18 November, 2013

Now Hear This: My Podcast Interview with John Darlington About the Pariah’s Syntax Book

September saw the publication of The Pariah’s Syntax: Notes from an Innocent Man, and now podcaster John Darlington has invited me to a second appearance on John Talk Radio. We’ll be doing the show from 5:00 to 6:00 PM Central Standard Time, Wednesday, 20 November 2013. Listeners are encouraged to phone in with questions and comments about the book while the show airs live. If you miss that chance, though, it’ll be indefinitely archived at the above URL.

08 November, 2013

Against Beards: An Uncalled-for Rant

A man of sincerity and occasional profundity, my father used to caution me, “Never trust a man with just a mustache.”

His theory was that men whose cultivation of facial hair is relegated to the upper-lip region had something to hide. No satisfying answer was provided when I asked why the warning shouldn’t extend to him, who by then sported an impeccable, full goatee but had worn a dense Darryl Hall-style mustache all through my childhood. Ever skeptical, I put his mustaches-as-existential-concealment-tactic idea on par with the time Pops stressed to me the time-saving benefit of never driving behind any man wearing a hat. (Men in caps, however — trucker caps, baseball caps, skullcaps, beanies — supposedly stayed at, or exceeded, posted speed limits and were okay to pilot a vehicle behind. I neglected to ask about drivers in novelty wigs.) The brand of fatherly wisdom Pops provided was, in the way of most slanted advice, at times helpful but generally not.

I’ve since read about studies showing that people are prone to find bearded men less trustworthy. This effect may be due to the layer of hair limiting visibility of their facial expressions, inclining others, uncomfortable with the unknown, to be wary. Mustaches went unmentioned in the studies, but Pops’s theory won a smidgen of posthumous legitimacy in my eyes — if only as a window into the average person’s thoughts vis-à-vis face fuzz. He himself eventually confessed that his reason for shunning shaving was a “funny-looking” upper lip. (If you say so, Pops. The only thing I thought was funny about the fifth-grade school photo your mother showed me was your crew cut.) Still, my father was hip to facial hair being a signifier of concealment.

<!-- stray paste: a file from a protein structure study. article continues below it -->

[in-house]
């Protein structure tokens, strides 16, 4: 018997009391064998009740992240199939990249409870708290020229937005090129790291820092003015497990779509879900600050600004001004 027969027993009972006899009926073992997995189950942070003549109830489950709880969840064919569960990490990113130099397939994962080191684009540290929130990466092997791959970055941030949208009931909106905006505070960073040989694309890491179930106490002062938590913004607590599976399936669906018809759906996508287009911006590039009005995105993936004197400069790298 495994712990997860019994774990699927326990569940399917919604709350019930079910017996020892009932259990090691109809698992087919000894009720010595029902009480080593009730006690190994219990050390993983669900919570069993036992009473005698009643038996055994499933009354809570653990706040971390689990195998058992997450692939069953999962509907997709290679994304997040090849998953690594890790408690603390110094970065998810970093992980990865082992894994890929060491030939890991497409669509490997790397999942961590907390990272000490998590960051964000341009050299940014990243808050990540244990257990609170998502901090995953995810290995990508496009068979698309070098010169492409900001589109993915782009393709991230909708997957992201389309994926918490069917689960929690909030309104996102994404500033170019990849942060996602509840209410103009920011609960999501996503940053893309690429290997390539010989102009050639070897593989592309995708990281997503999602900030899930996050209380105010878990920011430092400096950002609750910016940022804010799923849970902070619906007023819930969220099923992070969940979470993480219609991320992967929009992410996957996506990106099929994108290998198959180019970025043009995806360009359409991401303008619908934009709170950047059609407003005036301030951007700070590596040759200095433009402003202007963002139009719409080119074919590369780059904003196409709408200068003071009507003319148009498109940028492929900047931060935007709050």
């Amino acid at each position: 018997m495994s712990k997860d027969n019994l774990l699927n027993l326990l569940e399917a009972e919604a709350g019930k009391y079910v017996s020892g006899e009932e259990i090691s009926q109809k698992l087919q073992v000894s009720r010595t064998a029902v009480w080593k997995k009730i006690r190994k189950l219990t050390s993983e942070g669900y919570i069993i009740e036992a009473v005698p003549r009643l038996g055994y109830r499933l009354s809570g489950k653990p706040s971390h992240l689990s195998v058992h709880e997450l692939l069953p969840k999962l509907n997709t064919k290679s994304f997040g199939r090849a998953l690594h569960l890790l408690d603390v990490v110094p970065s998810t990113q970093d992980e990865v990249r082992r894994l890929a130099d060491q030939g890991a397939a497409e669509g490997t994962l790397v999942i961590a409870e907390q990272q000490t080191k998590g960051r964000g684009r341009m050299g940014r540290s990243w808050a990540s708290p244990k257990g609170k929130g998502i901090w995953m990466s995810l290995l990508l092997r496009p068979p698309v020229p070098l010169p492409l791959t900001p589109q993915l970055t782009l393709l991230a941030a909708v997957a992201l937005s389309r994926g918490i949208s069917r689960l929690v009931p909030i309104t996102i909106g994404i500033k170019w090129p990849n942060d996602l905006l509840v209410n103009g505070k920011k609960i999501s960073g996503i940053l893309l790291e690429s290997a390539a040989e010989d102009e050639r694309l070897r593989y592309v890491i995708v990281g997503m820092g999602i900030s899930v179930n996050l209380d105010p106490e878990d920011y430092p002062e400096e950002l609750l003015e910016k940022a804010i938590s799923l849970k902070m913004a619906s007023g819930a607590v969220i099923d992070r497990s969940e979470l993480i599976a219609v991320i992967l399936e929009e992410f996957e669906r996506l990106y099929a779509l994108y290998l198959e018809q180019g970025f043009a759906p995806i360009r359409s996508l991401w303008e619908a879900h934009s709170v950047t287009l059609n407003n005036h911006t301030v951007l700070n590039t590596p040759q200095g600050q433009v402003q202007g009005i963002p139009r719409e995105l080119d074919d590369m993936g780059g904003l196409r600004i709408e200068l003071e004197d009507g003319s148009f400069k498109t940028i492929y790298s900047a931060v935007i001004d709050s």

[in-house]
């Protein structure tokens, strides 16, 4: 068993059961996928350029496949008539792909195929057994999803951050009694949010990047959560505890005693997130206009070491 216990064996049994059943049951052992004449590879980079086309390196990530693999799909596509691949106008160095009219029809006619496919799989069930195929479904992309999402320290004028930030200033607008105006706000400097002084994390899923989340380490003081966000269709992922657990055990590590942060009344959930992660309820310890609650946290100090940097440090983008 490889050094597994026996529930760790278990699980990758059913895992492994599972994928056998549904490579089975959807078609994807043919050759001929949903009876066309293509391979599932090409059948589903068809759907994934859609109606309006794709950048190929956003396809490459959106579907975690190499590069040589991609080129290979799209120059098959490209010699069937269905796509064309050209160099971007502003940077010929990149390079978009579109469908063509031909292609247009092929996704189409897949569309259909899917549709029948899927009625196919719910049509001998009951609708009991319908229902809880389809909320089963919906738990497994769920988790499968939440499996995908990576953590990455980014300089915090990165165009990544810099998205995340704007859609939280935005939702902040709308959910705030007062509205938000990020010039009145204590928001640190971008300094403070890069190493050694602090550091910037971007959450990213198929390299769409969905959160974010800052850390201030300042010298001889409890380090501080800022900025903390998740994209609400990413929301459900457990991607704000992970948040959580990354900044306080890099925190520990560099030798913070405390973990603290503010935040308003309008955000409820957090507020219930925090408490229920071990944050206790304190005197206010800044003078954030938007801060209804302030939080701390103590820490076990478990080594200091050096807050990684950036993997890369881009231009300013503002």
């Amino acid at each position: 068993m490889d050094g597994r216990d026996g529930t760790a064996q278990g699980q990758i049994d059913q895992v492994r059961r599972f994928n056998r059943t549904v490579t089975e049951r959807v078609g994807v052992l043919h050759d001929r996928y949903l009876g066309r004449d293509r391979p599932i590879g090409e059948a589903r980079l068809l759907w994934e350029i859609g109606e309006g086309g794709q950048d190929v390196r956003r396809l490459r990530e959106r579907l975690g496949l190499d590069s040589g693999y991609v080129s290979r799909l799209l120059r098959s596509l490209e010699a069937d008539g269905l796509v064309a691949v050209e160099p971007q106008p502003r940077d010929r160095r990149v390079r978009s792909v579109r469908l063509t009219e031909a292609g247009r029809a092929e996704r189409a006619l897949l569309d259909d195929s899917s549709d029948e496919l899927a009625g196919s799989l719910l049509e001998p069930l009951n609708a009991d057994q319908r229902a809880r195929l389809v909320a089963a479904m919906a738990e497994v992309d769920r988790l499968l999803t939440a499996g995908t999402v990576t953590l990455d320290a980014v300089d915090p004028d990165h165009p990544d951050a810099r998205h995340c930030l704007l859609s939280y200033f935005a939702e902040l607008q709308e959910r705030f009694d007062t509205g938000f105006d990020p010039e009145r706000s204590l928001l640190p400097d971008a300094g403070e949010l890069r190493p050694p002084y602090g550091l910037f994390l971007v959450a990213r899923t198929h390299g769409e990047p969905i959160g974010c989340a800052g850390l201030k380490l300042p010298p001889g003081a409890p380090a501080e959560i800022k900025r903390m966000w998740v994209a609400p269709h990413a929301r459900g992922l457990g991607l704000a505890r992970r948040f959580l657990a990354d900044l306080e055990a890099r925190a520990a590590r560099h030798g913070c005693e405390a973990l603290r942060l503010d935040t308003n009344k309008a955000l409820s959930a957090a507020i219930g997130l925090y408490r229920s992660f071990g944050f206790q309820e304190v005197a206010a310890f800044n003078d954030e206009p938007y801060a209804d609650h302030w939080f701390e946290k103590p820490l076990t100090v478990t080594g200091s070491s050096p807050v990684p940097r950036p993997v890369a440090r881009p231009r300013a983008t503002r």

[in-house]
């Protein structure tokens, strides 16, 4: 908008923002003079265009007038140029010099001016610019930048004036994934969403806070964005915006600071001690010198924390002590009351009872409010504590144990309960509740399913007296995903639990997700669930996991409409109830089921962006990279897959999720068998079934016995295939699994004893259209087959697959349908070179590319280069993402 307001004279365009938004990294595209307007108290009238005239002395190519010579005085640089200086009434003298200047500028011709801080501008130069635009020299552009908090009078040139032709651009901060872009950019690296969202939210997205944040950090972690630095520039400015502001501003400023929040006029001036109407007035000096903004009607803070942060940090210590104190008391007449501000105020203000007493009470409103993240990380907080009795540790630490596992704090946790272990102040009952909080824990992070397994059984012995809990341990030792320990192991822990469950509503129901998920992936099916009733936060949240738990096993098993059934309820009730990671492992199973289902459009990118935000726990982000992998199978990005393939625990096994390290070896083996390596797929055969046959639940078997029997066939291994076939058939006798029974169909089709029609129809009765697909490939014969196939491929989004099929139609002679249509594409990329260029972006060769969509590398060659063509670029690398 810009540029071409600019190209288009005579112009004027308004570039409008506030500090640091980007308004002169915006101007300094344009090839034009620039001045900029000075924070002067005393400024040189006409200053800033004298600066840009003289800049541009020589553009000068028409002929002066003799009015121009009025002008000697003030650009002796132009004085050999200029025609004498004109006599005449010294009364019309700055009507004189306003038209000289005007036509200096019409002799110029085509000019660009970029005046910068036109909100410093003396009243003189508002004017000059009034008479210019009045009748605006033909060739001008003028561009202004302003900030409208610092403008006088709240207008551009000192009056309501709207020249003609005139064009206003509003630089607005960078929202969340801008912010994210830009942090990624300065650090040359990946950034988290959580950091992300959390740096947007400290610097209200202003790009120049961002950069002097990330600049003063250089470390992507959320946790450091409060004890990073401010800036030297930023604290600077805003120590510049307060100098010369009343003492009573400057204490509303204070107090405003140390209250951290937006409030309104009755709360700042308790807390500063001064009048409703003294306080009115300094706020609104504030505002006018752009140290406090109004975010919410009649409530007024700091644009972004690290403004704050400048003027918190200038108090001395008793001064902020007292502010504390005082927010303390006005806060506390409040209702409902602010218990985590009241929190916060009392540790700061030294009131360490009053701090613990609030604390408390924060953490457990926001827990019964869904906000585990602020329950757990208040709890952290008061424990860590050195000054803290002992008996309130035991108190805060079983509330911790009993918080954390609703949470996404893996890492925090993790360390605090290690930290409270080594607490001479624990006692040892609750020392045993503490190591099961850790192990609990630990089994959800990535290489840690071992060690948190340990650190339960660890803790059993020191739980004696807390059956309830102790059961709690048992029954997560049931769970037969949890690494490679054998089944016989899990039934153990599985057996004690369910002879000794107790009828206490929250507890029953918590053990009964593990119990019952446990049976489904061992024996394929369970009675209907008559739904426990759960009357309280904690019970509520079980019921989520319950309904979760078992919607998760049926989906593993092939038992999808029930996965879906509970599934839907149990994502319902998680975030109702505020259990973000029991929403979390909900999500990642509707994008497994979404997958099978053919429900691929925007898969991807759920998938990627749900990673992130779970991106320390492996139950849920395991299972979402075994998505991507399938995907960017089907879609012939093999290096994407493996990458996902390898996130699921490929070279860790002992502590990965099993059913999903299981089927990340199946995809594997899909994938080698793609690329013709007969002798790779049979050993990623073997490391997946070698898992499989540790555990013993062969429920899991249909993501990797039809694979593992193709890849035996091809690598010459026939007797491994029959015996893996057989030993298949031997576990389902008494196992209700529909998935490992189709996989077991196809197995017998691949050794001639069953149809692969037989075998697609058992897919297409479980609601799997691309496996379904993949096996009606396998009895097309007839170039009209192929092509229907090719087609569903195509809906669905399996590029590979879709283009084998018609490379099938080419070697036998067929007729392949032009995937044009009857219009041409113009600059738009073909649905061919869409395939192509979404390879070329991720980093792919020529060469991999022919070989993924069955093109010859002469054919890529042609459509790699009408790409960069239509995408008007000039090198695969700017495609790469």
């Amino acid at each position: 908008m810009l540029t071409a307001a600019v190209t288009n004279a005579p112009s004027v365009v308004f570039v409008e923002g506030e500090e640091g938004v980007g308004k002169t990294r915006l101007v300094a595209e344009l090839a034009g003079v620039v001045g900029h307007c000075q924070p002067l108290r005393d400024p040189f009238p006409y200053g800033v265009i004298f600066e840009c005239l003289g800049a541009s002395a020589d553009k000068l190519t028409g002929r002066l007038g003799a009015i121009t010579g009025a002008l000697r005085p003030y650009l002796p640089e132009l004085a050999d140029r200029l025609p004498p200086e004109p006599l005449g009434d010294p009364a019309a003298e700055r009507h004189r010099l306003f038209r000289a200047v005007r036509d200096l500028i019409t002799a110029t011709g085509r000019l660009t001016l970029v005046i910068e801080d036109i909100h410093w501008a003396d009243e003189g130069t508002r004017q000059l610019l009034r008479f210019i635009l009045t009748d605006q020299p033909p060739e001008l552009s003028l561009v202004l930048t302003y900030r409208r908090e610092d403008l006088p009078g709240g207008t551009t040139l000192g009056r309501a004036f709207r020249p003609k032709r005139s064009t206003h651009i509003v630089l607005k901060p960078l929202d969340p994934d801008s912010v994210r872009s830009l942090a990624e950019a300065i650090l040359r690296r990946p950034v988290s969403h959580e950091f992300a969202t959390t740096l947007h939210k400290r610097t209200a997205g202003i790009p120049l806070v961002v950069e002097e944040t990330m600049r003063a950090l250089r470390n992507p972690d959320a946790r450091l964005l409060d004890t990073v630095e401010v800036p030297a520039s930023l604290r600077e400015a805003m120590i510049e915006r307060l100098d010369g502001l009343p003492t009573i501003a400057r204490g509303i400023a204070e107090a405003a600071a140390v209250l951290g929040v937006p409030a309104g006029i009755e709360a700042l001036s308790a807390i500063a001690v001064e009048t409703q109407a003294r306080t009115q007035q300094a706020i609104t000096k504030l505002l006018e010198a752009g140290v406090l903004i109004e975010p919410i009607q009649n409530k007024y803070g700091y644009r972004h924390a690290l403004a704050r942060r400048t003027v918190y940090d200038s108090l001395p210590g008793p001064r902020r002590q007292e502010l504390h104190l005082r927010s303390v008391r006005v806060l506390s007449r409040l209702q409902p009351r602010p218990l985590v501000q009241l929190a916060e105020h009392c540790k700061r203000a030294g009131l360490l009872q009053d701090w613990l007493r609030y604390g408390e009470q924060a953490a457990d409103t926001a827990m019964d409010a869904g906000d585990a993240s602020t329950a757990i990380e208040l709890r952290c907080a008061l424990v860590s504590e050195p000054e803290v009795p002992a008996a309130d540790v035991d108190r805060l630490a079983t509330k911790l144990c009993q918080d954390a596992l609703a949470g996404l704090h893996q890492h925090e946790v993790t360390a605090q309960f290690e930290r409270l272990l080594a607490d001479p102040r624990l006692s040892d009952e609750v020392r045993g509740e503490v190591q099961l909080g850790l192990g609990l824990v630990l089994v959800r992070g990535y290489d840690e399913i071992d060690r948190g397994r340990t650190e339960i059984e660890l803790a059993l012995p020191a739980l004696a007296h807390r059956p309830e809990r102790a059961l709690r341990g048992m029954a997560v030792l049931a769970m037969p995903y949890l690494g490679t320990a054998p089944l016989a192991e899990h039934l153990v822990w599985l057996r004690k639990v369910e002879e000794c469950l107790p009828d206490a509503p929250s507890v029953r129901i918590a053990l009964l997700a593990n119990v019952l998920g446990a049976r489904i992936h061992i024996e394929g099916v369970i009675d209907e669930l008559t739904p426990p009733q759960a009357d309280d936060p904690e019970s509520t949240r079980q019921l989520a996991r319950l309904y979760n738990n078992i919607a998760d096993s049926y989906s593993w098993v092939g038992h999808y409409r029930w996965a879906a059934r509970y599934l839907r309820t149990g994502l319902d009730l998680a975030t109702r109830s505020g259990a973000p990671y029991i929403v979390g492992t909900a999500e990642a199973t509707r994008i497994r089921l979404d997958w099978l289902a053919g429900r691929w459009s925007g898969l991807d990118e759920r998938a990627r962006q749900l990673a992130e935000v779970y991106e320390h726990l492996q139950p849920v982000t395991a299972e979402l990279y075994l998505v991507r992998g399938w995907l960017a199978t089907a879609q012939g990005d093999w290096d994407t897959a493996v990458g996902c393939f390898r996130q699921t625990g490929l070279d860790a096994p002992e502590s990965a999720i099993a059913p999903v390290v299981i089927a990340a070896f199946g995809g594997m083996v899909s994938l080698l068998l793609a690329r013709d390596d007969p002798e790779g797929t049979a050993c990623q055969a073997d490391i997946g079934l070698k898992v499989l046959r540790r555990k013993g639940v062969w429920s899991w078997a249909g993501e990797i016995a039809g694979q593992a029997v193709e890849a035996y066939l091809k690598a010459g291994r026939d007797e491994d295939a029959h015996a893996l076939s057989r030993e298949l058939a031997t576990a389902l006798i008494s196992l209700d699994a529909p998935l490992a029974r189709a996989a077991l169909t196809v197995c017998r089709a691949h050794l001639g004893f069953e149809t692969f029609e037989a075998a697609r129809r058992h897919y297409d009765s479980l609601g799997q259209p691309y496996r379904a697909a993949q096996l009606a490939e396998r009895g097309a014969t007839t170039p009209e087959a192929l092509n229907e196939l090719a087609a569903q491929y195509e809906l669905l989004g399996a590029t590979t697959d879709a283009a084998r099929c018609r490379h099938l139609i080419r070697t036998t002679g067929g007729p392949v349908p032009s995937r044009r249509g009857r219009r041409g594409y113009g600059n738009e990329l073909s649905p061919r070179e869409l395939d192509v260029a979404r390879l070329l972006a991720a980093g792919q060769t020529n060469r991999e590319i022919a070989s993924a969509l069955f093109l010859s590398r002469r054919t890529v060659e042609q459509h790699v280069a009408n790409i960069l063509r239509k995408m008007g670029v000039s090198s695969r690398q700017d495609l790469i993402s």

For reasons I like to think stem from my keen observations of human behavior and not to Pops’s iffy advice, I have a severe aversion to facial hair now, whether it be in the form of pencil mustaches, Vandyke beards, Fu Manchus, muttonchops, pudding stabbers, you name it. (And while I’m denouncing stylistic atrocities, allow me to veer momentarily off topic to also mention: tank tops on women, skinny jeans on men, and shorts on anyone.)

Hipsters deserve much of the blame. Their ironic appropriation of some of the most abominable mustaches and beards somehow crossed into the mainstream by mistake, proof that irony is too powerful a tool to be entrusted to just anyone. All it probably took was a couple of red-carpet appearances by meticulously unshaven A-listers, then John Q. Public tossed his Mach 3 in the trash. Now I can’t open a magazine or turn on the TV without being assailed by shameless full-frontal whisker imagery.

A minority of men of advancing years, as well as some very special ladies get a pass. Others, young men with perfectly presentable cheeks and chins, in particular, don’t. Since when is the hobo/caveman aesthetic one worth striving for? It doesn’t make you look cool, it doesn’t make you look more masculine, it only makes you look like you were too cheap to buy replacement blades the last time you were at the supermarket.

Consider this a formal complaint. Have some self-respect, guys; cut down that thicket.

And pull up your pants.